Athletics: Three-time Commonwealth Games medalist Julia Ratcliffe calls time on hammer throw career

Julia Ratcliffe retires as a three-time Commonwealth Games medallist. Photo / Photosport

Julia Ratcliffe is hanging up her hammers.

The three-time Commonwealth Games hammer throw medallist has announced her retirement, stepping away from athletics after a successful career at the highest level of the sport.

Ratcliffe enjoyed plenty of success, winning Commonwealth gold in 2018 with silvers in 2014 and 2022, which in 2014 she became Princeton University’s first female track and field athlete to claim an NCAA title. She also competed in the Tokyo Olympic Games, finishing ninth.

Addressing her decision, the 29-year-old said while she knew she was capable of more, the cons outweighed the pros of working towards that.


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“I’ve done all the senior competitions available to me. I know I can throw further, but I also know what that would take out of me,” Ratcliffe said.

“The extra joy that would come from throwing another 50cm is not worth the blood, sweat and tears of all that hard training anymore.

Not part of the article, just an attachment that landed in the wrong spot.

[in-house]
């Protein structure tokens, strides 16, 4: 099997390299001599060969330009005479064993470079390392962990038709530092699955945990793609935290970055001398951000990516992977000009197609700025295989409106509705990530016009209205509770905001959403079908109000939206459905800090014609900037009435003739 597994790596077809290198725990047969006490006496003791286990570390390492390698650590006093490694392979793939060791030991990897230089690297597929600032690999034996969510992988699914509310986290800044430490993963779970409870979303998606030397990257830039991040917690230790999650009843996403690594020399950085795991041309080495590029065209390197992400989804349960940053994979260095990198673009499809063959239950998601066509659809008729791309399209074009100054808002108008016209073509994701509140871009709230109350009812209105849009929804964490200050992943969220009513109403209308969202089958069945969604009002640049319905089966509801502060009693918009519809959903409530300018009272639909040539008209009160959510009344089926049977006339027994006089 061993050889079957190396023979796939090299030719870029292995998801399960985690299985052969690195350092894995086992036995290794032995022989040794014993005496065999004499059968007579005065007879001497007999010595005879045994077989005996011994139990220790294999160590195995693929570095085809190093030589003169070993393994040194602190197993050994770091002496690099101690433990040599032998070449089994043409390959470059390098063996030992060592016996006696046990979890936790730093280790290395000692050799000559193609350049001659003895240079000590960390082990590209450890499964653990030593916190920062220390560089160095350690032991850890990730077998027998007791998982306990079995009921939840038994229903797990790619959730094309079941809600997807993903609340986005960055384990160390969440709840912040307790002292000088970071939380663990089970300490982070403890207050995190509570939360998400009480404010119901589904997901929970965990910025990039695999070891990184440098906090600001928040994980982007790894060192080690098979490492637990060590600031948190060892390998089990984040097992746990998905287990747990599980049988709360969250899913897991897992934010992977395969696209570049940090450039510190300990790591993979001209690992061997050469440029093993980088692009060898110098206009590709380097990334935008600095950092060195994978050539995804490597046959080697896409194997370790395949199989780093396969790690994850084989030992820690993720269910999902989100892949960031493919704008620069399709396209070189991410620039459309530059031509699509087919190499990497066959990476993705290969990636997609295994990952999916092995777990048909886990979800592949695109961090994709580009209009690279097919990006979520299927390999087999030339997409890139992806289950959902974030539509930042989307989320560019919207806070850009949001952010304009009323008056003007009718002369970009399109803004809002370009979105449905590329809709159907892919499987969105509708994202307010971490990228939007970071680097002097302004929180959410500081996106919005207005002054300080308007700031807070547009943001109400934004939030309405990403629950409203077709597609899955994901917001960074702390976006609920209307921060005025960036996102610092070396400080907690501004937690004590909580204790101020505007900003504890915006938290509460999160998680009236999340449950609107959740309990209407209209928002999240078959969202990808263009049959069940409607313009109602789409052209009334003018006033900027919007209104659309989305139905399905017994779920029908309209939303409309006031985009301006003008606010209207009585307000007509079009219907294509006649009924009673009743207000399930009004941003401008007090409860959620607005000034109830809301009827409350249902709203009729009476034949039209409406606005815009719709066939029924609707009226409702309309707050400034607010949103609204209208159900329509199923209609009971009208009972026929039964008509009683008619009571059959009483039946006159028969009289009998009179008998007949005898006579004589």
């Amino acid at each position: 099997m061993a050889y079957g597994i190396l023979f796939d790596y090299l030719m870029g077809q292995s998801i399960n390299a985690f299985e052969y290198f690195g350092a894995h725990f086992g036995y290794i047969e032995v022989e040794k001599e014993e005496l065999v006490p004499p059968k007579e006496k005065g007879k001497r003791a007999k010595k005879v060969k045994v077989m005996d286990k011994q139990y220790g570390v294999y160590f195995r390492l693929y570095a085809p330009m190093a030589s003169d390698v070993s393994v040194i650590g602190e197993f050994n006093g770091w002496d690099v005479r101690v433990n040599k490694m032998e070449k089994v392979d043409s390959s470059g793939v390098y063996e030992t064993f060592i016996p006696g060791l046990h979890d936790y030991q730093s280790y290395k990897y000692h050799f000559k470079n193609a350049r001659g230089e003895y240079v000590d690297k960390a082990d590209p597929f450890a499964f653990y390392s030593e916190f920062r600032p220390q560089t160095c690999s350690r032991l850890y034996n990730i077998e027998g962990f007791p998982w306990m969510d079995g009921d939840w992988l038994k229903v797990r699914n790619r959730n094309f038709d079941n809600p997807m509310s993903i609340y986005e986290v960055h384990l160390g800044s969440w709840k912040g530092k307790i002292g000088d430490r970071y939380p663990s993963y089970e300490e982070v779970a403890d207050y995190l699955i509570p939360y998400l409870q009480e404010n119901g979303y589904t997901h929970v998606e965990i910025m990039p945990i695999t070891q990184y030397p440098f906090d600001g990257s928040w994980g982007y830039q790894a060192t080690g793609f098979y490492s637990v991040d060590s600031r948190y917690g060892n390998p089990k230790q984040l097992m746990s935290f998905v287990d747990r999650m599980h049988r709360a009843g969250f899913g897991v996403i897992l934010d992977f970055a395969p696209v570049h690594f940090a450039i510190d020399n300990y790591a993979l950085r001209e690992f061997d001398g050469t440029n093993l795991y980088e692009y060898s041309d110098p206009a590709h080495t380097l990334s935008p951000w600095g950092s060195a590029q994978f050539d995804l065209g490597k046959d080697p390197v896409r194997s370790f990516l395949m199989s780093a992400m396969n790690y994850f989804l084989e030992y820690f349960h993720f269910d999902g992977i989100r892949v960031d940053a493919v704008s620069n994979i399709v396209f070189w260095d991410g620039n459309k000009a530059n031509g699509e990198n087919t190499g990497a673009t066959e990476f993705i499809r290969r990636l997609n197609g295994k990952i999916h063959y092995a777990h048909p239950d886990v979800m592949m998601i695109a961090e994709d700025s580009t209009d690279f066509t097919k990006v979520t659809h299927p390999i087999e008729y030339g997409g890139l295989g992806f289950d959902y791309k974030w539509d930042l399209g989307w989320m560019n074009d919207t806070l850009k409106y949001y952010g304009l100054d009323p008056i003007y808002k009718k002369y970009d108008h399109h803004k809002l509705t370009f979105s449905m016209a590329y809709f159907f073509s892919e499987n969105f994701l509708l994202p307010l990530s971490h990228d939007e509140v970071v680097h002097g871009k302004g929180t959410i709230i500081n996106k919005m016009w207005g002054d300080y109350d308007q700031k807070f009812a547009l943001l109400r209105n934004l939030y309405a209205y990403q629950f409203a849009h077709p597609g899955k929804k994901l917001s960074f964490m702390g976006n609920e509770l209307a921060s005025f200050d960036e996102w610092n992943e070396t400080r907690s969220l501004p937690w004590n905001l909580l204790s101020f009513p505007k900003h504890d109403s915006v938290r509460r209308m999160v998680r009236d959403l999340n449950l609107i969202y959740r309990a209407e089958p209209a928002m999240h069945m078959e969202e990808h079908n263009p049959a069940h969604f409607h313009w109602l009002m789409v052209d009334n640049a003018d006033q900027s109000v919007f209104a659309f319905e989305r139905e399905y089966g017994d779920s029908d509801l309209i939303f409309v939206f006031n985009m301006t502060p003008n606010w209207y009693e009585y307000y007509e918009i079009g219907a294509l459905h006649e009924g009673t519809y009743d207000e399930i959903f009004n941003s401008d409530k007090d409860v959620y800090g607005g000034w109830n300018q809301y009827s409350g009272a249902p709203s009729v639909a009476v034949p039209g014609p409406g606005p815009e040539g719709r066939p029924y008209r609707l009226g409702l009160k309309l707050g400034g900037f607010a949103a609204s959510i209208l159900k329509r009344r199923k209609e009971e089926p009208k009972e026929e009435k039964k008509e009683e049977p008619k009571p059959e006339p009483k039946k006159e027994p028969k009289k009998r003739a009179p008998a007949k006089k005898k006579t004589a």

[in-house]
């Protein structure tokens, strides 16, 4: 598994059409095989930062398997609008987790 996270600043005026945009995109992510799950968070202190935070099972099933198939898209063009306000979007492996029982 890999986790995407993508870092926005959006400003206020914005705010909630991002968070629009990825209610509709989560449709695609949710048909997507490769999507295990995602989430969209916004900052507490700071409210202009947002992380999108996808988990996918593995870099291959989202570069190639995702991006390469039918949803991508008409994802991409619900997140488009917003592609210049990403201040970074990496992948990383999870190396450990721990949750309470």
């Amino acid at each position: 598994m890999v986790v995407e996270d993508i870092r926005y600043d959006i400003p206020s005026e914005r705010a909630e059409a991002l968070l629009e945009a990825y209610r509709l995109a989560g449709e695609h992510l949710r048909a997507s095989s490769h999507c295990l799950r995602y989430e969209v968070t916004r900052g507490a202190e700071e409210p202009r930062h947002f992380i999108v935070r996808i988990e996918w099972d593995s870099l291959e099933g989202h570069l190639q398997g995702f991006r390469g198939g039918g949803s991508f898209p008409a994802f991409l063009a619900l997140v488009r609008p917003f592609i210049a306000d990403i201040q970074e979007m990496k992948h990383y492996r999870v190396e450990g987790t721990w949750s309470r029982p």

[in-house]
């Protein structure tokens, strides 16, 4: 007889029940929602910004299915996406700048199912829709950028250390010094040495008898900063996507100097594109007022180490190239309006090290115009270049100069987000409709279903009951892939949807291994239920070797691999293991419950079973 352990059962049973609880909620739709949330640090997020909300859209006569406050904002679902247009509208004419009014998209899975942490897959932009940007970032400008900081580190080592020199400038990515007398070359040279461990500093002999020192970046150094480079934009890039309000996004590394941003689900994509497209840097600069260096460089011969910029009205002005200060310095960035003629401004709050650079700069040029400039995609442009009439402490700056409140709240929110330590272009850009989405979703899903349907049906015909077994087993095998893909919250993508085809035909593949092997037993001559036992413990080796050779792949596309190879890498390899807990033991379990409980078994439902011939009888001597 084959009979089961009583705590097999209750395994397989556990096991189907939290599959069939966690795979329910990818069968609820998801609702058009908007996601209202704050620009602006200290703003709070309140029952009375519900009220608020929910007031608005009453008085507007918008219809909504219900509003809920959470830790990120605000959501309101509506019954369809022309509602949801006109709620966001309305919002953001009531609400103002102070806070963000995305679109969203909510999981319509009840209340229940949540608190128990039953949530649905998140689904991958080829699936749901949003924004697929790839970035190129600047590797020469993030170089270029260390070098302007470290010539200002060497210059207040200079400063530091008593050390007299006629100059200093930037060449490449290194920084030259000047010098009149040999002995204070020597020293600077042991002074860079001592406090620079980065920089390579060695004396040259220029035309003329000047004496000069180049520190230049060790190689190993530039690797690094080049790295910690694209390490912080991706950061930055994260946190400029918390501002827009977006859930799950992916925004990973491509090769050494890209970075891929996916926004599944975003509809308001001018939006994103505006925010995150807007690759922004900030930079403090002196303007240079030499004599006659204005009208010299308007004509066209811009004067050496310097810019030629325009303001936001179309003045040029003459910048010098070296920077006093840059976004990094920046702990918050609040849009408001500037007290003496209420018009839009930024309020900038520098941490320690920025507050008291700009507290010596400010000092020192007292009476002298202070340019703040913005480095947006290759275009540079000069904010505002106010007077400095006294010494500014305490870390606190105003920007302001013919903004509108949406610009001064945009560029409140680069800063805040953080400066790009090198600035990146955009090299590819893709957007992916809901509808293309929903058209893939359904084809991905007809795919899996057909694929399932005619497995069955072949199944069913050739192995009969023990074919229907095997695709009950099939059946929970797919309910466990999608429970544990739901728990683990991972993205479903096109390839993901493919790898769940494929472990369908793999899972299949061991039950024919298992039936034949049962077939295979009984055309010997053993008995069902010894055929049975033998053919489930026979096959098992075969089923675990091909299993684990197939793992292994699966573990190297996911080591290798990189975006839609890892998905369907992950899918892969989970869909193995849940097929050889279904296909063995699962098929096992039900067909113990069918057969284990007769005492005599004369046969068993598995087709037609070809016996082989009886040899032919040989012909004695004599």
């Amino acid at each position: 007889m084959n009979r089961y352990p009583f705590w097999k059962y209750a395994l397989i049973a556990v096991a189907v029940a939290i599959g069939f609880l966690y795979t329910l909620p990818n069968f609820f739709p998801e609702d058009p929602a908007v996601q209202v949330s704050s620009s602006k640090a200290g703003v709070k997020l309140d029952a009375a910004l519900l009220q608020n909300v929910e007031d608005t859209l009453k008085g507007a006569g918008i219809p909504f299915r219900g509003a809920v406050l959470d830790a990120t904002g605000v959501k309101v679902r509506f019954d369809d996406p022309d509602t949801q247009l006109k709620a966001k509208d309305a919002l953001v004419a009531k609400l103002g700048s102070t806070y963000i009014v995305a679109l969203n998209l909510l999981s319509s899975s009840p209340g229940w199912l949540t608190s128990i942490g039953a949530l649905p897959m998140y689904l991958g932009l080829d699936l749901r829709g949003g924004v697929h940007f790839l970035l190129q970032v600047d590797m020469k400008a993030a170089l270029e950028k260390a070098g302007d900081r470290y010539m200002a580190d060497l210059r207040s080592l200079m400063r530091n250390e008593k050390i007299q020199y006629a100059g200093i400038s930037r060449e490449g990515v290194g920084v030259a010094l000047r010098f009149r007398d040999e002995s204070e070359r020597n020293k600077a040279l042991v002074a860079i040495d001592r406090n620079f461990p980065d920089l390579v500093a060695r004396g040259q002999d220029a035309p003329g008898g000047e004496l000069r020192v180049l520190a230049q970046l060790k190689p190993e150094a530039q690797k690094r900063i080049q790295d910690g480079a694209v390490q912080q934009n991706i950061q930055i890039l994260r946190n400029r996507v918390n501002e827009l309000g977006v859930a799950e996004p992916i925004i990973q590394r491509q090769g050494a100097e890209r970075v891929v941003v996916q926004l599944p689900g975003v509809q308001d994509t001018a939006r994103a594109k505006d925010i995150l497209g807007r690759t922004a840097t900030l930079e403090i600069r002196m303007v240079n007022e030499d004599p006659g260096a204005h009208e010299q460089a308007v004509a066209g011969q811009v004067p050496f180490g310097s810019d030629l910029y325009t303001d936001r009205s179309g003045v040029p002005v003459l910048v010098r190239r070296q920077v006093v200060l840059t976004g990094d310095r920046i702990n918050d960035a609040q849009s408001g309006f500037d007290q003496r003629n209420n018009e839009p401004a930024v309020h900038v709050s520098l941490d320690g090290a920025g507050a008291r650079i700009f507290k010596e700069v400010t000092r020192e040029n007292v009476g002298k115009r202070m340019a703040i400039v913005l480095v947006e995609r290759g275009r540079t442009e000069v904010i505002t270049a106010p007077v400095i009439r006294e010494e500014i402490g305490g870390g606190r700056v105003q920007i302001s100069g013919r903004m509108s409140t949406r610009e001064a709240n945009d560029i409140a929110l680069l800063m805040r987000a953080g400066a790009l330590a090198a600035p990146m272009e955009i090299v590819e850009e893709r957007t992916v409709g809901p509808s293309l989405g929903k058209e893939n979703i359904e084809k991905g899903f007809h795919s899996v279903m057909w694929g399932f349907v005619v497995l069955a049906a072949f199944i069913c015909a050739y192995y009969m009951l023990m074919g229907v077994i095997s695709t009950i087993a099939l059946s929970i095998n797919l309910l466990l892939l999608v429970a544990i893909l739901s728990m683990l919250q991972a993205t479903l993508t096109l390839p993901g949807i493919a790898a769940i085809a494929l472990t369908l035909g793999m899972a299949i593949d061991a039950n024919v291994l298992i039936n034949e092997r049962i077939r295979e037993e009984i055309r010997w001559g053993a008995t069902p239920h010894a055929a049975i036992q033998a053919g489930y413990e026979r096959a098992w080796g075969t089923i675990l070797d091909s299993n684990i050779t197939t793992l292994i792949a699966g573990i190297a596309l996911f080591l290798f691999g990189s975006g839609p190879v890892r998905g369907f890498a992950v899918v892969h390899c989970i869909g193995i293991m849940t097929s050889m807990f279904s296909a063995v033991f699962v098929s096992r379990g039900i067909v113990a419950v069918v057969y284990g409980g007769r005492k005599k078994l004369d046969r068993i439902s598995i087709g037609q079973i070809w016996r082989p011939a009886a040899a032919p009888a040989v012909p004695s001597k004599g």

“I look back with huge fondness on my time in the sport, I just now want to try something new.”

The Hamilton athlete has been competing in athletics since the age of six or seven, joining the Hamilton City Hawks club and dabbling in a range of codes. While she was a strong hurdler, she started in the hammer throw at the age of 12 and didn’t look back.


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With success in a range of youth competitions locally and internationally, Ratcliffe took that fire into the senior ranks.

While a shoulder injury in 2018 set her back, Ratcliffe battled back in a big way to claim gold in the Commonwealth Games the same year.

“Nothing can quite beat that feeling of standing on top of the podium, seeing the flag go up, hearing the national anthem, knowing you are the reason why that anthem is being played,” she recalled. “It was very special.”

Besides her trio of Commonwealth medals, Julia snared six national senior women’s hammer titles and set eight national senior women’s hammer records.

“When my career achievements are written down, it is quite overwhelming,” she said.

“I still think of myself as a kid from Hamilton who throws hammers in the backyard with dad. To think I went on to perform as a high-performance international athlete, and what dad and I went on to achieve together is very cool.”


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